Christianne Harder writes that Dorrell had no experience working in football, only in athletic fund-raising, despite a requirement for that experience in the call for applicants that drew 159.
What I suspect Jessica Dorrell failed to realize, not being a woman in football, is what a gift she was given. She never had to struggle to get her foot in the door, work for free or move away from her home to a school with which she had no connection in pursuit of her dream. Who knows if working in football even was her dream. She had no idea that her actions will have lasting implications for women across the country. Her decision to continue seeing Petrino proves she had no concept of the gravity of her indiscretions. A true football chick, as I like to call us, would have never done such a thing. Our jobs are too important to us because they are so hard to get.
There are two major unspoken rules for a woman in a football office. The first is that you watch what you wear. Left to my own devices, I wear professional, knee length dresses and heels to the football office. This worked at Stanford. But at Washington, anything dressier than jeans was not OK, as it was seen as a "distraction" in the office. I soon learned that my best bet was to always wear pants and flats.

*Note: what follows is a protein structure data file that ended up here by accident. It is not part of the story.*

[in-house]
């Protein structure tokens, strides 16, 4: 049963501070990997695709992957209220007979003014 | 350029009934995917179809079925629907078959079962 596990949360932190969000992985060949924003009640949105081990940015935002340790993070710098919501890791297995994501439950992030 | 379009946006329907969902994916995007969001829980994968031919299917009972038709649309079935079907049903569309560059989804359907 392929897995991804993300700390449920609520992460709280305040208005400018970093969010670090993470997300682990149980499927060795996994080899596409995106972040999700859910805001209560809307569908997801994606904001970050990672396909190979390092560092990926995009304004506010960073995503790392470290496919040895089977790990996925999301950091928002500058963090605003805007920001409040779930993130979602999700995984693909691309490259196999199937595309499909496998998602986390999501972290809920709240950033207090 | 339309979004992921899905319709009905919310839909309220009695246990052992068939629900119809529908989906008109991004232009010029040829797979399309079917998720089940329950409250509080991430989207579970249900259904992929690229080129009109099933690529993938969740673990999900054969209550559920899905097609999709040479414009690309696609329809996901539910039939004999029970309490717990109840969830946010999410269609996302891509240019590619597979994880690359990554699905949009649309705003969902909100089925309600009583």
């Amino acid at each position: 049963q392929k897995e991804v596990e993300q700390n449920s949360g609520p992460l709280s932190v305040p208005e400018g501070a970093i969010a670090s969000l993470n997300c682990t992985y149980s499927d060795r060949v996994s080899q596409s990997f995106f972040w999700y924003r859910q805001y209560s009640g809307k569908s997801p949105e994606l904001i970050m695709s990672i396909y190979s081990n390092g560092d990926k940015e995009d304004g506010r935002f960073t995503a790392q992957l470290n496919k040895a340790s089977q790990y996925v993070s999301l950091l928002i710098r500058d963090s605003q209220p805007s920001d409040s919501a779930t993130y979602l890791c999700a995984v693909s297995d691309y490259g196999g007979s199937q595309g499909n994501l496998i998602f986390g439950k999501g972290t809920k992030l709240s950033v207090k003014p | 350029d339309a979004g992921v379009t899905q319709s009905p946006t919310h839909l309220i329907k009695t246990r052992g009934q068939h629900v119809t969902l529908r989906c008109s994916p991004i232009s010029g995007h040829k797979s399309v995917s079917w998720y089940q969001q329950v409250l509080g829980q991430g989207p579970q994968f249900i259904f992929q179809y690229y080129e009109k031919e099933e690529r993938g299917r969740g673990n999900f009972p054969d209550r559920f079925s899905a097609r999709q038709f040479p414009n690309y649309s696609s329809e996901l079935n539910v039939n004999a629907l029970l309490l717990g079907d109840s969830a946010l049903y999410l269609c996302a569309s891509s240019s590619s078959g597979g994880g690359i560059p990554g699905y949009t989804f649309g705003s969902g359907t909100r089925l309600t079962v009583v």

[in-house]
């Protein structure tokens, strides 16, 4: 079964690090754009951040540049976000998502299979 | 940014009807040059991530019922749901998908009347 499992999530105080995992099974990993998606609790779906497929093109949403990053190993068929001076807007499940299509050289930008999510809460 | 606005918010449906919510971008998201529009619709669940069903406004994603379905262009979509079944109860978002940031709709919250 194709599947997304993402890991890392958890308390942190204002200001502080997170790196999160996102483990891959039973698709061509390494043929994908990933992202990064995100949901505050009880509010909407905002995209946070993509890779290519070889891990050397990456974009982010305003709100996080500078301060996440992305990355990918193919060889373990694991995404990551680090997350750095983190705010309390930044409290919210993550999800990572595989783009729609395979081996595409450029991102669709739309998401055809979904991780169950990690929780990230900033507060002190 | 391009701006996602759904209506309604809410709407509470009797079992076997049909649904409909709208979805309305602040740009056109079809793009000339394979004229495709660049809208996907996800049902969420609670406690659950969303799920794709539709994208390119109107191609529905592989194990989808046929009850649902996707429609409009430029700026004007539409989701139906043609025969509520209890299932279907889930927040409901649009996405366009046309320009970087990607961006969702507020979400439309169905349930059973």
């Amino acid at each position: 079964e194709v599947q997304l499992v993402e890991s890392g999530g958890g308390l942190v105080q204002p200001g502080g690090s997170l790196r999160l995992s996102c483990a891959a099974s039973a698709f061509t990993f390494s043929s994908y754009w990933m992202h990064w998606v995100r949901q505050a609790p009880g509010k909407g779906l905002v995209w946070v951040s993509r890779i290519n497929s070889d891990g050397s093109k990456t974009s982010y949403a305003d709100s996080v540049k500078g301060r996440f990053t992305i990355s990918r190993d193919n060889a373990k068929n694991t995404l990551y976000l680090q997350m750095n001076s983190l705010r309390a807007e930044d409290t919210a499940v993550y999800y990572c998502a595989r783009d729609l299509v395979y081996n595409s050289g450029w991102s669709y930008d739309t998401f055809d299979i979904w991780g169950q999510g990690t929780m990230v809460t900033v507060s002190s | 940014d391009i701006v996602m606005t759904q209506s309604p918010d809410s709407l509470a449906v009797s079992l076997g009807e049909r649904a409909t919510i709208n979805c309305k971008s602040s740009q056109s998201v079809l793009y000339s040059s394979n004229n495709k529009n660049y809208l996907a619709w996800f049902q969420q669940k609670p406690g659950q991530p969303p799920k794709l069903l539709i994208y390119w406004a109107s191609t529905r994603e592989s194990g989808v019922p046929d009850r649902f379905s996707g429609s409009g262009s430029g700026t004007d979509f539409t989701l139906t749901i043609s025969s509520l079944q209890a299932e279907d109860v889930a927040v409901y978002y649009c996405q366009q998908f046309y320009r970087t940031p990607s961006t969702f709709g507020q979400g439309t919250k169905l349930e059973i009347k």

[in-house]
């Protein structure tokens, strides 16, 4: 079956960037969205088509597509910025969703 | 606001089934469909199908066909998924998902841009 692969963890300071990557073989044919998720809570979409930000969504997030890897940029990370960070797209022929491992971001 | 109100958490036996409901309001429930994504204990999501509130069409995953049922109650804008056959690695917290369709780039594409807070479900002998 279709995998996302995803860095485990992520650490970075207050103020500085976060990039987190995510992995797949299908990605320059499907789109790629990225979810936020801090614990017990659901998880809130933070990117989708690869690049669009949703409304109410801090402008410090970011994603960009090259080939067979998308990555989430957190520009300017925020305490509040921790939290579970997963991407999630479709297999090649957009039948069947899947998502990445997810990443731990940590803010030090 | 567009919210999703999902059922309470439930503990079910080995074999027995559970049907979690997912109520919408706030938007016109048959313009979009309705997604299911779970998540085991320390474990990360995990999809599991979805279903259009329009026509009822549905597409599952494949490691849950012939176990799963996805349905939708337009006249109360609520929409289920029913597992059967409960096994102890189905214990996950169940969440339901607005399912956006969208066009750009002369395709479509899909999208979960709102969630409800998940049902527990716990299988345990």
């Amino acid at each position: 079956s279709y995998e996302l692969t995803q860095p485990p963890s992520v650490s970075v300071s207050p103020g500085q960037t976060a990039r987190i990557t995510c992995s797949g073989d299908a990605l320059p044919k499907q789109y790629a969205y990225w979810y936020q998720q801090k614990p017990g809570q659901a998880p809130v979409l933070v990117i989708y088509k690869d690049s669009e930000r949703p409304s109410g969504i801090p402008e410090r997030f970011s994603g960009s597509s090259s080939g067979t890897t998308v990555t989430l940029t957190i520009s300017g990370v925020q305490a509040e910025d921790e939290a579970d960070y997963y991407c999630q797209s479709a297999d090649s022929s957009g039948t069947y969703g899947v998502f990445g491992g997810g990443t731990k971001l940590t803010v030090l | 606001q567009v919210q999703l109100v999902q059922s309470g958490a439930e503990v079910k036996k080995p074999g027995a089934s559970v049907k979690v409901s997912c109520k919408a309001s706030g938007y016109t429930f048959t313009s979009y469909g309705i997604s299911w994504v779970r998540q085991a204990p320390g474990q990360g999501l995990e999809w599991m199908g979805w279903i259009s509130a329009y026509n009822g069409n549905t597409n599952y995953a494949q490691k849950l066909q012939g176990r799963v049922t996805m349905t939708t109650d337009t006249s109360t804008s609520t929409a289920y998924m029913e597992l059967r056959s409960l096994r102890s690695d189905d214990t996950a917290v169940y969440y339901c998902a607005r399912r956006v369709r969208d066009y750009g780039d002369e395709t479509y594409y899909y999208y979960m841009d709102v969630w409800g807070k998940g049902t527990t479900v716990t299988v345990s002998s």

The second unspoken rule of women in football is be careful of how — and where — you engage with the coaches. Football professionals work long hours, especially during the season, and we travel with the team. By being one of a few women in an office full of men, you do everything you can to not put yourself in a situation that could be misconstrued as inappropriate. Any football chick will tell you that we have no interest whatsoever in compromising our hard-earned titles for any man who works in coaching — we are going to be the football guru in our households thank-you-very-much — outsiders certainly look for signs of impropriety. Thanks to Dorrell's relationship with Petrino, they will be looking even harder now for things that, in the vast majority of professional situations, simply do not exist.
Dorrell remains on paid leave at the University of Arkansas while Athletic Director Jeff Long reviews her hiring.